Supported by the President of Benin, Patrice Talon, Benin broke new ground as one of the early adopters in Africa to start implementing UNESCO’s Internet Universality indicators. The launch ceremony was attended by the key actors from various sectors in the country on 23 July 2019 in Cotonou, with the presence of the Minister of digital economy and communication, Ms Aurélie Adam Soulé Zoumarou.
“Internet access and the related digital usages are crucial for economic growth, human development and social inclusion”, said the Minister. She stressed the need for bold actions to be put in place to address inequalities, for Internet to equally serve all.
Following this intervention, the Director General of the Beninese agency for universal service, electronic communications and postal services, Emile Kougbadi, presented the Agency’s work, its achievements and projects stemming from the government’s ambitions for the sector, as well as its challenges and perspectives.
“This study [assessing Internet Universality Indicators in Benin] is a first in Africa. Benin is a pioneer, and the Beninese experience will serve as a model for other countries, beyond the continent” pointed out by Professor Alain Kiyindou (UNESCO Chair on Emerging Practices in Technology and Communications for Development at Bordeaux Montaigne University), in charge of coordinating the assessment project in Benin.
The launch event highlighted the role of the newly created Multistakeholder Advisory Board (MAB), responsible for overseeing the research process through a truly inclusive manner. The MAB is composed of 29 members representing various stakeholders of the Internet ecosystem in Benin. Among these 29 members can notably be found representatives from academia – Abomey-Calvi University, Computer science training and research institute; from government – Ministry of digital economy and communications, Ministry of secondary and technical education and professional training; and media – Sonia TV, Radio France International.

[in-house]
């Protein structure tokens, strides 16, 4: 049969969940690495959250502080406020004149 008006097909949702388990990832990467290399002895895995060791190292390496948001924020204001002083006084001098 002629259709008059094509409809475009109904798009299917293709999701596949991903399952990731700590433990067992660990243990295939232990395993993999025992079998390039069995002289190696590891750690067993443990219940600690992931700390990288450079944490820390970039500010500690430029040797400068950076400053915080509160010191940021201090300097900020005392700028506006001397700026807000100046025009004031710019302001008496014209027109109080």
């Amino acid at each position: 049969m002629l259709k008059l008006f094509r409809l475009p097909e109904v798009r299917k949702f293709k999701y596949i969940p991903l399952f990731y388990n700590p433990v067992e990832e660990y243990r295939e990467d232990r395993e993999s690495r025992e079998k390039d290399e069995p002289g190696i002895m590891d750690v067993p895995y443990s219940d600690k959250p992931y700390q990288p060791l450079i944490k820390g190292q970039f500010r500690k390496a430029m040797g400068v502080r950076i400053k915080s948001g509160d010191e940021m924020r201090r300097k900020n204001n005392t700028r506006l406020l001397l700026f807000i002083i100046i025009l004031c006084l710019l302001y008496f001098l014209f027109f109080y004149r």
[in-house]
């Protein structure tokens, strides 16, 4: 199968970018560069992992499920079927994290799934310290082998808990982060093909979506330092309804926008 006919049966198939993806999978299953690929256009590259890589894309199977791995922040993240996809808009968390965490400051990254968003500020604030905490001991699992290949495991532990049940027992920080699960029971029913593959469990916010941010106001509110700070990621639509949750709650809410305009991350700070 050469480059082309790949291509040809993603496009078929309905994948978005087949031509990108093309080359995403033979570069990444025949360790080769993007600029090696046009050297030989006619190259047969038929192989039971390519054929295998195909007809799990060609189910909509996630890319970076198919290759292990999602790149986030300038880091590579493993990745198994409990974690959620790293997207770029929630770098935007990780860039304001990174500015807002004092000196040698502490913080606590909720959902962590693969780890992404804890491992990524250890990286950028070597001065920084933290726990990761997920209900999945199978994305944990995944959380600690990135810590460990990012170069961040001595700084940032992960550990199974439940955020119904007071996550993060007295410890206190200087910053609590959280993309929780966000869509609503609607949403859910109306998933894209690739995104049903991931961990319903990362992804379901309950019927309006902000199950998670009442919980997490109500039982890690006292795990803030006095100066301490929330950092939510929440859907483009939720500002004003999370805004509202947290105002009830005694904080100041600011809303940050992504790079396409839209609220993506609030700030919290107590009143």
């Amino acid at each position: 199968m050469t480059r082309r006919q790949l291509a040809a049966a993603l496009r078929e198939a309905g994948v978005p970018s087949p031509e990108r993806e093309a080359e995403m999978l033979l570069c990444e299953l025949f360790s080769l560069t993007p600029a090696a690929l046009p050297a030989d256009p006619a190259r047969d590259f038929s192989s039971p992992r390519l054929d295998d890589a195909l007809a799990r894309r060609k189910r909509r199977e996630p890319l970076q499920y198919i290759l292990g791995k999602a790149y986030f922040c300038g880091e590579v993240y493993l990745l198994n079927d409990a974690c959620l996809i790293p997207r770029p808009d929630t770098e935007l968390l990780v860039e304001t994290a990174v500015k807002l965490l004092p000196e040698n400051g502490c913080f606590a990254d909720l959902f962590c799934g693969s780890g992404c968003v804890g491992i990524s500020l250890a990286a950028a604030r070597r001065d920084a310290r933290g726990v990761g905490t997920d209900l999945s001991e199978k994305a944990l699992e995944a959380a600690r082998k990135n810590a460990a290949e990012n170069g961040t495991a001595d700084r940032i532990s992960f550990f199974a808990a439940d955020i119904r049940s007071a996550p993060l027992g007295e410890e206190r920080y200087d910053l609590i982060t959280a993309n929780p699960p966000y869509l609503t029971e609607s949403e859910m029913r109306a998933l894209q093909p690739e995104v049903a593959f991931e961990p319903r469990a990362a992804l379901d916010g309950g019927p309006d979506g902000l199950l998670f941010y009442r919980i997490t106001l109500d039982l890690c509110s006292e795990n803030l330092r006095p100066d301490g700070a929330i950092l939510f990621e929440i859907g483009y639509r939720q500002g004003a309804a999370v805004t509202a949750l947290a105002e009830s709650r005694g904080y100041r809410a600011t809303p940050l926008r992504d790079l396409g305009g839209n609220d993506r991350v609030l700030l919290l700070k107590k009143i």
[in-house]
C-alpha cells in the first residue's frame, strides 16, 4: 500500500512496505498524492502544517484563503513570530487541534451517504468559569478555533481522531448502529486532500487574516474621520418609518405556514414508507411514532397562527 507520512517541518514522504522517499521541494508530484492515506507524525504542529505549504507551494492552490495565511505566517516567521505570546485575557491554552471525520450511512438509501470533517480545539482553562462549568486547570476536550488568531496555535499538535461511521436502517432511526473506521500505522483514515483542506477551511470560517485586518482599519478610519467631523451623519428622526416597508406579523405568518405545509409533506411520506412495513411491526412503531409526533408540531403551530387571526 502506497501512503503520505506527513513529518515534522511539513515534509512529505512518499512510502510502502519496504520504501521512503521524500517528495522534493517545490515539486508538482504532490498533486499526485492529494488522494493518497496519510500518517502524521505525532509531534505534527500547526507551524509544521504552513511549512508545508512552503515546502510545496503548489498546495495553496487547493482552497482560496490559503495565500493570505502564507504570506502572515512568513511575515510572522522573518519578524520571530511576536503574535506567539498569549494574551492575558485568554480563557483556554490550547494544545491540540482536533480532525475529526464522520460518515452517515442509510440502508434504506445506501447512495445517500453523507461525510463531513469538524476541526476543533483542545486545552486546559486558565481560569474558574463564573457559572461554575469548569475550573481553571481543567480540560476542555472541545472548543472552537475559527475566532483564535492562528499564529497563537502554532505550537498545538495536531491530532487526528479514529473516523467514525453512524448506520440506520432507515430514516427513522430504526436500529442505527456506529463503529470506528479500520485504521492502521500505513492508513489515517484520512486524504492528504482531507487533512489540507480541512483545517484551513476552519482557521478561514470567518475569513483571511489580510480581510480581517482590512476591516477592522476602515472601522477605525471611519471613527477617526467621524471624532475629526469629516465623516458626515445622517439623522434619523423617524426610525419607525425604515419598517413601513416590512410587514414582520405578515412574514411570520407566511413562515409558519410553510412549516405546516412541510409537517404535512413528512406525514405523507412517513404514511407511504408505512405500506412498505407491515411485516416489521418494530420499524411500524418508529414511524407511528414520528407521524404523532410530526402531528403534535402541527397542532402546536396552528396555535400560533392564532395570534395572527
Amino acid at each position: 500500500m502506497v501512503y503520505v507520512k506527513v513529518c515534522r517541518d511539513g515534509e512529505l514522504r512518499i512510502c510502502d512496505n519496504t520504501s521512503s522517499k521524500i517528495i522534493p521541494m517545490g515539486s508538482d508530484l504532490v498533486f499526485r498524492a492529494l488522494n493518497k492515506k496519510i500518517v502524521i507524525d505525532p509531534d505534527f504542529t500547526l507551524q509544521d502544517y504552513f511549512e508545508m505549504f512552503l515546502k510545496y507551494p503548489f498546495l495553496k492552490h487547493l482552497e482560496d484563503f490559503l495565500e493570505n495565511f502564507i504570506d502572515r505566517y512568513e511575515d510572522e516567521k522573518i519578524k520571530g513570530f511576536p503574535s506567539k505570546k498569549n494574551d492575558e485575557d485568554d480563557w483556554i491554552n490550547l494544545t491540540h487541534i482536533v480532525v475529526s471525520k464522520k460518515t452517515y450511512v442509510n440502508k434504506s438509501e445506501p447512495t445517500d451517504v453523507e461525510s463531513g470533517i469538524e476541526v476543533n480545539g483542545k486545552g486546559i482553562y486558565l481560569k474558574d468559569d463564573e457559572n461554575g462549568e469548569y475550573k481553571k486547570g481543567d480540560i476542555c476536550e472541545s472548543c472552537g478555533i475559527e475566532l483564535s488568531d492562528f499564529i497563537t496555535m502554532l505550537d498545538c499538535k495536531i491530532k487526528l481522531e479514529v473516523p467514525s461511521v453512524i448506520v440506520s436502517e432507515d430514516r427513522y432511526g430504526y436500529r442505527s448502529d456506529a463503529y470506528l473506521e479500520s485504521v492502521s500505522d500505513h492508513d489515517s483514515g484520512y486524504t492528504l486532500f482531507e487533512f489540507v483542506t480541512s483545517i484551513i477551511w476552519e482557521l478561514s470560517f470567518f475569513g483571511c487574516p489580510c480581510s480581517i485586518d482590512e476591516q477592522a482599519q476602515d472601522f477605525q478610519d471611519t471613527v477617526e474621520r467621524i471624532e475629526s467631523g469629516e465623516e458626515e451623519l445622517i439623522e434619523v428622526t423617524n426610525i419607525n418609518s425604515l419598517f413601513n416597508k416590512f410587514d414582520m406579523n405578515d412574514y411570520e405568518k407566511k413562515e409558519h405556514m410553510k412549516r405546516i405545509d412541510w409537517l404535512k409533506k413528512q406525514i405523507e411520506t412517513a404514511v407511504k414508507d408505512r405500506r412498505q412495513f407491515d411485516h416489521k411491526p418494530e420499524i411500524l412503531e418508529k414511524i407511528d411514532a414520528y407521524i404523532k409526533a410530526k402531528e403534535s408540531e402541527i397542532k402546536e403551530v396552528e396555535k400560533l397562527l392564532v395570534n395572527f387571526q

The assessment is being conducted by 15 researchers from the country who will collect data from around 80 targets, 20 national and international databases and 100 Beninese institutions. This is to acquire reliable information on the state of Internet evolution. The project team covers the diverse expertise of the different ROAM-X categories of indicators: that of human Rights, Openness, Accessibility, Multistakeholder participation and Cross-cutting indicators.
The ongoing assessment, being contextualized within the framework of the country’s Agenda on Information Society, aims to reach a comprehensive understanding of the national Internet environment and of Internet policies in Benin, by assessing these according to the 109 core indicators identified by UNESCO.
The goal is to shed light on shortcomings and achievements of the national Internet by evaluating the factors of change and complexity of Internet development, its contribution to the achievement of the Sustainable Development Goals, as well as to facilitate the flow of information and innovations in Benin.
Closing the ceremony, several upcoming events were announced: notably, the second meeting of the Multistakeholder Advisory Board on 21 September, the national validation meeting on 19 October, and the presentation of the study on the framework of the Internet Governance Forum in Berlin on 25 November 2019.
Professor Alain Kiyindou, UNESCO Chair on Emerging practices in technology and communications for development at Bordeaux Montaigne University, in charge of coordinating the study, presented the implementation process. © Benin Ministry of Digital Economy and Communication